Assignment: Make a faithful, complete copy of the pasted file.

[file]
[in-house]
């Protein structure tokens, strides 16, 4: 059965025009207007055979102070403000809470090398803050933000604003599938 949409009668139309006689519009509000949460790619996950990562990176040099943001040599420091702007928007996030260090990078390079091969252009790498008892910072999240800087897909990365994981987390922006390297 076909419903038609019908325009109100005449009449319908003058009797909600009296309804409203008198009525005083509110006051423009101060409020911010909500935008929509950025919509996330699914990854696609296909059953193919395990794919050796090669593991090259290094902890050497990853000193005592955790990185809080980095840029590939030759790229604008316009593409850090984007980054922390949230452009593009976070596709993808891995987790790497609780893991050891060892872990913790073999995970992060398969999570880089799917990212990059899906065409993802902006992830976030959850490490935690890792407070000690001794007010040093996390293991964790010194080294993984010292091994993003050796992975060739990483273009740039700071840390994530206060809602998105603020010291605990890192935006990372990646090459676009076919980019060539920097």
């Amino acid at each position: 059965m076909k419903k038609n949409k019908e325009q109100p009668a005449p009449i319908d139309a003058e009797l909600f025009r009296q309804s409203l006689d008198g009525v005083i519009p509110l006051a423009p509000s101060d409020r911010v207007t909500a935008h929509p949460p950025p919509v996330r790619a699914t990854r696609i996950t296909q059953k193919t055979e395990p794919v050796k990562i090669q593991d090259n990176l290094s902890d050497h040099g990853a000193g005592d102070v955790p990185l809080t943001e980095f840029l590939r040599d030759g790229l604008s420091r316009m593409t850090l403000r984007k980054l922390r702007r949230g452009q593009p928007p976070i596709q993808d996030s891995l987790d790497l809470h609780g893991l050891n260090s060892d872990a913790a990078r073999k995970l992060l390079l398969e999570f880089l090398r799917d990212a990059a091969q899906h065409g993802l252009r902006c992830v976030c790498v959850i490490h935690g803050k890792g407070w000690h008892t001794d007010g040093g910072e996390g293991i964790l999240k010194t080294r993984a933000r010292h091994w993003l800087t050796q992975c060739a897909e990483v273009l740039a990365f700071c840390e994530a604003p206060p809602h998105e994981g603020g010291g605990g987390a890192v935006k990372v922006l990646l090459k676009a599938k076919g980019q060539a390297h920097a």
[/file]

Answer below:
[in-house]
């Protein structure tokens, strides 16, 4: 059965025009207007055979102070403000809470090398803050933000604003599938 949409009668139309006689519009509000949460790619996950990562990176040099943001040599420091702007928007996030260090990078390079091969252009790498008892910072999240800087897909990365994981987390922006390297 076909419903038609019908325009109100005449009449319908003058009797909600009296309804409203008198009525005083509110006051423009101060409020911010909500935008929509950025919509996330699914990854696609296909059953193919395990794919050796090669593991090259290094902890050497990853000193005592955790990185809080980095840029590939030759790229604008316009593409850090984007980054922390949230452009593009976070596709993808891995987790790497609780893991050891060892872990913790073999995970992060398969999570880089799917990212990059899906065409993802902006992830976030959850490490935690890792407070000690001794007010040093996390293991964790010194080294993984010292091994993003050796992975060739990483273009740039700071840390994530206060809602998105603020010291605990890192935006990372990646090459676009076919980019060539920097």
């Amino acid at each position: 059965m076909k419903k038609n949409k019908e325009q109100p009668a005449p009449i319908d139309a003058e009797l909600f025009r009296q309804s409203l006689d008198g009525v005083i519009p509110l006051a423009p509000s101060d409020r911010v207007t909500a935008h929509p949460p950025p919509v996330r790619a699914t990854r696609i996950t296909q059953k193919t055979e395990p794919v050796k990562i090669q593991d090259n990176l290094s902890d050497h040099g990853a000193g005592d102070v955790p990185l809080t943001e980095f840029l590939r040599d030759g790229l604008s420091r316009m593409t850090l403000r984007k980054l922390r702007r949230g452009q593009p928007p976070i596709q993808d996030s891995l987790d790497l809470h609780g893991l050891n260090s060892d872990a913790a990078r073999k995970l992060l390079l398969e999570f880089l090398r799917d990212a990059a091969q899906h065409g993802l252009r902006c992830v976030c790498v959850i490490h935690g803050k890792g407070w000690h008892t001794d007010g040093g910072e996390g293991i964790l999240k010194t080294r993984a933000r010292h091994w993003l800087t050796q992975c060739a897909e990483v273009l740039a990365f700071c840390e994530a604003p206060p809602h998105e994981g603020g010291g605990g987390a890192v935006k990372v922006l990646l090459k676009a599938k076919g980019q060539a390297h920097a």